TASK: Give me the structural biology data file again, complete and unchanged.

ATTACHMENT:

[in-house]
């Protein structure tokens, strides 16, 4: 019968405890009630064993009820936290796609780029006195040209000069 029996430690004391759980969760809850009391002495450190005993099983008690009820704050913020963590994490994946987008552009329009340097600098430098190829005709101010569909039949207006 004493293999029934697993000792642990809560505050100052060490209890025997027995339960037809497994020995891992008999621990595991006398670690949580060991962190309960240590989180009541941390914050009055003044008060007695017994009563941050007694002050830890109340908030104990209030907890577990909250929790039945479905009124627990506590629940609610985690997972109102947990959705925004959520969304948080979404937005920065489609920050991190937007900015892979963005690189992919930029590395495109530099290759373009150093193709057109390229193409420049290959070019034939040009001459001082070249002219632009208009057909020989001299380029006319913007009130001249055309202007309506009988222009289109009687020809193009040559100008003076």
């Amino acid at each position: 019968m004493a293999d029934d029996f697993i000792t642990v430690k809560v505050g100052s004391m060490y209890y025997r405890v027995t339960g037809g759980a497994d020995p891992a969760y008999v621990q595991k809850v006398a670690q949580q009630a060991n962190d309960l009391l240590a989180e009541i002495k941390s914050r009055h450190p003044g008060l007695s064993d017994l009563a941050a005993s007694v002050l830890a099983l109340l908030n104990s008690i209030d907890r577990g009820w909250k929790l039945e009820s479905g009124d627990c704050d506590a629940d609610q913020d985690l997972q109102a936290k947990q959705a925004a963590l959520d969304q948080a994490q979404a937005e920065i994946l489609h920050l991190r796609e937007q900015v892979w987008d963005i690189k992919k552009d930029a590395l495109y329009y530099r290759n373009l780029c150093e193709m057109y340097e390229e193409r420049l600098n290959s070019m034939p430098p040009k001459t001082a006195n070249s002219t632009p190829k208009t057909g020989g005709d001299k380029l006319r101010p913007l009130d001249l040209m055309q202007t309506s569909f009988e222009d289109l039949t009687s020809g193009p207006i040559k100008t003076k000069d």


[in-house]
């Protein structure tokens, strides 16, 4: 019968405890009630064993009820936290796609780029006195040209000069 029996430690004391759980969760809850009391002495450190005993099983008690009820704050913020963590994490994946987008552009329009340097600098430098190829005709101010569909039949207006 004493293999029934697993000792642990809560505050100052060490209890025997027995339960037809497994020995891992008999621990595991006398670690949580060991962190309960240590989180009541941390914050009055003044008060007695017994009563941050007694002050830890109340908030104990209030907890577990909250929790039945479905009124627990506590629940609610985690997972109102947990959705925004959520969304948080979404937005920065489609920050991190937007900015892979963005690189992919930029590395495109530099290759373009150093193709057109390229193409420049290959070019034939040009001459001082070249002219632009208009057909020989001299380029006319913007009130001249055309202007309506009988222009289109009687020809193009040559100008003076």
């Amino acid at each position: 019968m004493a293999d029934d029996f697993i000792t642990v430690k809560v505050g100052s004391m060490y209890y025997r405890v027995t339960g037809g759980a497994d020995p891992a969760y008999v621990q595991k809850v006398a670690q949580q009630a060991n962190d309960l009391l240590a989180e009541i002495k941390s914050r009055h450190p003044g008060l007695s064993d017994l009563a941050a005993s007694v002050l830890a099983l109340l908030n104990s008690i209030d907890r577990g009820w909250k929790l039945e009820s479905g009124d627990c704050d506590a629940d609610q913020d985690l997972q109102a936290k947990q959705a925004a963590l959520d969304q948080a994490q979404a937005e920065i994946l489609h920050l991190r796609e937007q900015v892979w987008d963005i690189k992919k552009d930029a590395l495109y329009y530099r290759n373009l780029c150093e193709m057109y340097e390229e193409r420049l600098n290959s070019m034939p430098p040009k001459t001082a006195n070249s002219t632009p190829k208009t057909g020989g005709d001299k380029l006319r101010p913007l009130d001249l040209m055309q202007t309506s569909f009988e222009d289109l039949t009687s020809g193009p207006i040559k100008t003076k000069d």